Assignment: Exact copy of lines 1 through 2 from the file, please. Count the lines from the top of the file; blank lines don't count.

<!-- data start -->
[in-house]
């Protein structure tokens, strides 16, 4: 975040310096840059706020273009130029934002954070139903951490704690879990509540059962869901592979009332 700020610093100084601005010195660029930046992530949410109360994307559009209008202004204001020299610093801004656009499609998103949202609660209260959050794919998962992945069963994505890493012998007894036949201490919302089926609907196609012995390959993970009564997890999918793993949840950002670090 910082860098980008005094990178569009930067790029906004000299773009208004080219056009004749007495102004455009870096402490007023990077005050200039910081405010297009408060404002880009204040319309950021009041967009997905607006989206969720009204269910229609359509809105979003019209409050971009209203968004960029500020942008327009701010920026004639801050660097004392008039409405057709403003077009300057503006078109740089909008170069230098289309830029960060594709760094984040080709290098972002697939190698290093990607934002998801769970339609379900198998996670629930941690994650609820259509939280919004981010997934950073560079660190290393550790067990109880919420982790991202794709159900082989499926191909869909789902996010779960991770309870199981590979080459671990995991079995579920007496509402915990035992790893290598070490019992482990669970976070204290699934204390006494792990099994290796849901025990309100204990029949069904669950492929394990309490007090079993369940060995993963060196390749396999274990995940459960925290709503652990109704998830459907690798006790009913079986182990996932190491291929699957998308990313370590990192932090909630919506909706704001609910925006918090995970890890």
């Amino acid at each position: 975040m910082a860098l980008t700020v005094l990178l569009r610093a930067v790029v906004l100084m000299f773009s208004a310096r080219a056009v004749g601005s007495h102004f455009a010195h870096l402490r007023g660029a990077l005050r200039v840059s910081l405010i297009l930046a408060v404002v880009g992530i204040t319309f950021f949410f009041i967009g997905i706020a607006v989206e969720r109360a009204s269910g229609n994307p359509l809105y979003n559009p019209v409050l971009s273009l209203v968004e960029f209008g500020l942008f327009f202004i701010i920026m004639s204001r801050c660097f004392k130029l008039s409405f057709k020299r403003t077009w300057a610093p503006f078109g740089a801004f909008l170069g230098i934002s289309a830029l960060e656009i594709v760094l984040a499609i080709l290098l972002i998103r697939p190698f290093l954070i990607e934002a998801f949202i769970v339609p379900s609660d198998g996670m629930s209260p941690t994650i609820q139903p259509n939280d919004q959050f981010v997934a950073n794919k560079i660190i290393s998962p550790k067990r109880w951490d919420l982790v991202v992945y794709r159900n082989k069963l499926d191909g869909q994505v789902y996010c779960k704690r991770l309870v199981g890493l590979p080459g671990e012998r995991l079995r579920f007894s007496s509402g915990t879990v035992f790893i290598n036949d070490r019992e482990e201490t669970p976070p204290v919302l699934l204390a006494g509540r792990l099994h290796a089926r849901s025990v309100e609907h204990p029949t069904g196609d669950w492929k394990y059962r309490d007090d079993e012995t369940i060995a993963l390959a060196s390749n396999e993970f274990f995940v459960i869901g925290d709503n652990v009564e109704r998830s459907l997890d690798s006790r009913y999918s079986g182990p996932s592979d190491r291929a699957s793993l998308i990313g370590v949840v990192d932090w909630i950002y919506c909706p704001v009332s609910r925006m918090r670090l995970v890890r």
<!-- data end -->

[in-house]
């Protein structure tokens, strides 16, 4: 975040310096840059706020273009130029934002954070139903951490704690879990509540059962869901592979009332 700020610093100084601005010195660029930046992530949410109360994307559009209008202004204001020299610093801004656009499609998103949202609660209260959050794919998962992945069963994505890493012998007894036949201490919302089926609907196609012995390959993970009564997890999918793993949840950002670090 910082860098980008005094990178569009930067790029906004000299773009208004080219056009004749007495102004455009870096402490007023990077005050200039910081405010297009408060404002880009204040319309950021009041967009997905607006989206969720009204269910229609359509809105979003019209409050971009209203968004960029500020942008327009701010920026004639801050660097004392008039409405057709403003077009300057503006078109740089909008170069230098289309830029960060594709760094984040080709290098972002697939190698290093990607934002998801769970339609379900198998996670629930941690994650609820259509939280919004981010997934950073560079660190290393550790067990109880919420982790991202794709159900082989499926191909869909789902996010779960991770309870199981590979080459671990995991079995579920007496509402915990035992790893290598070490019992482990669970976070204290699934204390006494792990099994290796849901025990309100204990029949069904669950492929394990309490007090079993369940060995993963060196390749396999274990995940459960925290709503652990109704998830459907690798006790009913079986182990996932190491291929699957998308990313370590990192932090909630919506909706704001609910925006918090995970890890």